'Underwater' follows the crew of an undersea drilling station who are forced to flee their laboratory following an earthquake and encounter more than they bargained for when the route to their evacuation pods is lined with murderous monsters. It falls on Norah (Kristen Stewart), a level-headed mechanical engineer, to lead the crew to safety.

For a movie titled 'Underwater', this is a surprisingly dry endeavour. The script is blunt, basic and workmanlike, hitting each predictable beat with dialogue so bland it could have been generated by AI. Even the attempts to inject comic relief, courtesy of TJ Miller's character Peter, feel really tonally jarring: His brash, slightly sour quips about his 'flat-chested elven friend' Norah follow a melancholy opening scene in which the latter gently muses about loss while rescuing a spider. It feels like there's a real clash of sensibilities at work between the script by Brian Duffield and Adam Cozad and the direction by William Eubank.

While Vincent Cassel plays the designated captain, and has a suitably clichéd tragic backstory, Kristen Stewart's Norah emerges as the protagonist, and is the closest the film gets to having a real heart or soul, or someone to root for. Scenes which find her solitary and contemplative bookend the film (and again at the midpoint, as she explores an abandoned drilling station), occasional moments of stylish and subtle direction which highlight Stewart's talent as an actress. Unfortunately the shallow script does her, and her castmates, no favours and there's not enough going on to keep it afloat.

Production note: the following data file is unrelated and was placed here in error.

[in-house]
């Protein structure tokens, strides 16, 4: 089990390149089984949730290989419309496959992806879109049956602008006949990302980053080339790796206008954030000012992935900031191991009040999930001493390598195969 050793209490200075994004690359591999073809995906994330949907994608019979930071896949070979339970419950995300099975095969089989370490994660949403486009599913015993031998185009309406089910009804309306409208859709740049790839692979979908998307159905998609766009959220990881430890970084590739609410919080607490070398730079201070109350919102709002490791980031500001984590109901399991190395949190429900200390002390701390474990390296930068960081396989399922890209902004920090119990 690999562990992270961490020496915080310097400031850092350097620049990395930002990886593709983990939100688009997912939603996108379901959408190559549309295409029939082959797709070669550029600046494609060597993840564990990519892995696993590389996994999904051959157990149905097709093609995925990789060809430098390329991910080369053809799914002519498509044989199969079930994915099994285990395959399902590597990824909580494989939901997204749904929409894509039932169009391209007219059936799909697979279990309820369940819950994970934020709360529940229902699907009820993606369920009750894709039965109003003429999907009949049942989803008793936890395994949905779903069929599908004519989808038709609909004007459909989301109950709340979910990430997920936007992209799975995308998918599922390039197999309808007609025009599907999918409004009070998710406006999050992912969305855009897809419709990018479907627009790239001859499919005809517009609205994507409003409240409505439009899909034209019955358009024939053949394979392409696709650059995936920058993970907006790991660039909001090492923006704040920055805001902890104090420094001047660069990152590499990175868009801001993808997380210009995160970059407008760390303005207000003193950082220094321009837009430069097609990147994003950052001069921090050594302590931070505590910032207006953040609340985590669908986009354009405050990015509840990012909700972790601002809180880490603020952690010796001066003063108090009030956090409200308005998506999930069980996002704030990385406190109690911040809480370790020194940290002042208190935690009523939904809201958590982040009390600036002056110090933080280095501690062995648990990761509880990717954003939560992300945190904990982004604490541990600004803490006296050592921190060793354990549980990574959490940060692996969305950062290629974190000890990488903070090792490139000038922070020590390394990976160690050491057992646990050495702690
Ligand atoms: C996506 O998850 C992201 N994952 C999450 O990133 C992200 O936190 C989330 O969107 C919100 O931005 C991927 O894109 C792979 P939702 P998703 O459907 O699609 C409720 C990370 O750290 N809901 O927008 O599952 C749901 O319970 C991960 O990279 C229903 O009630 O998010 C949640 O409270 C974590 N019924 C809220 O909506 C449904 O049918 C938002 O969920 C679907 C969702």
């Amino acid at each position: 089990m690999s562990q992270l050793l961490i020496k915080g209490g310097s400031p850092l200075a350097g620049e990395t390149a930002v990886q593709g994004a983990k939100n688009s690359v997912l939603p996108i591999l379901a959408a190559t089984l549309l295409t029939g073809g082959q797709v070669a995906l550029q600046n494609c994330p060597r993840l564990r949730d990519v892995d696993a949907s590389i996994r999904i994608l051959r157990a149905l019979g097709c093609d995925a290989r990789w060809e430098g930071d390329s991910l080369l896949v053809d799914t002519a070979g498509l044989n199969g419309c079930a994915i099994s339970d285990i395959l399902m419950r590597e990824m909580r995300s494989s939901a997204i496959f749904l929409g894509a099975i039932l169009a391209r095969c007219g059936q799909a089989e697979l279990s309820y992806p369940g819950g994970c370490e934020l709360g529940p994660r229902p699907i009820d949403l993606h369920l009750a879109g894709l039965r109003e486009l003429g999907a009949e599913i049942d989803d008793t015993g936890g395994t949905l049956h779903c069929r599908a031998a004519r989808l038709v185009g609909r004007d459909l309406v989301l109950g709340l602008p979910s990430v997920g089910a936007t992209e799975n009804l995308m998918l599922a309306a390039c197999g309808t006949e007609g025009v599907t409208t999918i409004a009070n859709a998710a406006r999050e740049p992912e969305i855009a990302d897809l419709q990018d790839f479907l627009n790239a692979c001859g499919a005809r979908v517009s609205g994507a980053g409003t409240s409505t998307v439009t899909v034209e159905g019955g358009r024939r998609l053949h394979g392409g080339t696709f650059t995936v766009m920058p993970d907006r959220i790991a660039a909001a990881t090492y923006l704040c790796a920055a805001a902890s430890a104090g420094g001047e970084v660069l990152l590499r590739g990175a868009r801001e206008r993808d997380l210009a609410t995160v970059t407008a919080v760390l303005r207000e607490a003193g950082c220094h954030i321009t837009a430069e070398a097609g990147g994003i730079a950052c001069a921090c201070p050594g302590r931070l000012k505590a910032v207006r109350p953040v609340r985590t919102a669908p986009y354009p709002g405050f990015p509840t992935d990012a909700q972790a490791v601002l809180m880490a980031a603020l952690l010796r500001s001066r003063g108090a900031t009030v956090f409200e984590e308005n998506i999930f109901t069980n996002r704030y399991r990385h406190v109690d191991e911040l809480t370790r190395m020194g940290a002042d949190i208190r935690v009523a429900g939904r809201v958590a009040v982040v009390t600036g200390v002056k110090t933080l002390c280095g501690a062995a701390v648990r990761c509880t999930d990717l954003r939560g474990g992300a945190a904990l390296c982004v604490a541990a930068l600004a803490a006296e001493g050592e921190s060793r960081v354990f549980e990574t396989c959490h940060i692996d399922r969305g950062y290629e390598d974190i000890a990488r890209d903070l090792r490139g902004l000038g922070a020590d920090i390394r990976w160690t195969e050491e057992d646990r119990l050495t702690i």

Predictable plotting aside, it is at least worth noting that the different sea monsters encountered by the crew are well-designed, although those of us who were hoping never to see a big-screen tentacle again after a deluge of eldritch squids in 2017 will be disappointed. Even this creature design is squandered somewhat by the dimly-lit, underwater murkiness the film filters through. Eubank is clearly not accustomed to choreographing action scenes, never mind those taking place underwater - it's genuinely difficult to tell what's happening, and to whom, and the relative position of characters to each other, at times.

There’s also some muddled environmental messaging, with the monsters’ attack being perceived as a kind of retaliation against man-made destruction of the ocean environment. This might have been more effective had the climax of the movie not involved … even more man-made destruction of the ocean environment, and while there’s a suggestion the drilling will now cease, it does play rather like they just needed to end the movie with a big sacrificial explosion, for the sake of it.

Led by a strong performance from Kristen Stewart, ‘Underwater’ initially plays like ‘Alien’ at sea, and presents some genuinely creepy deep-sea monsters. However, its horrors are drowned out by shallow script, slight characterisation, and tonal confusion.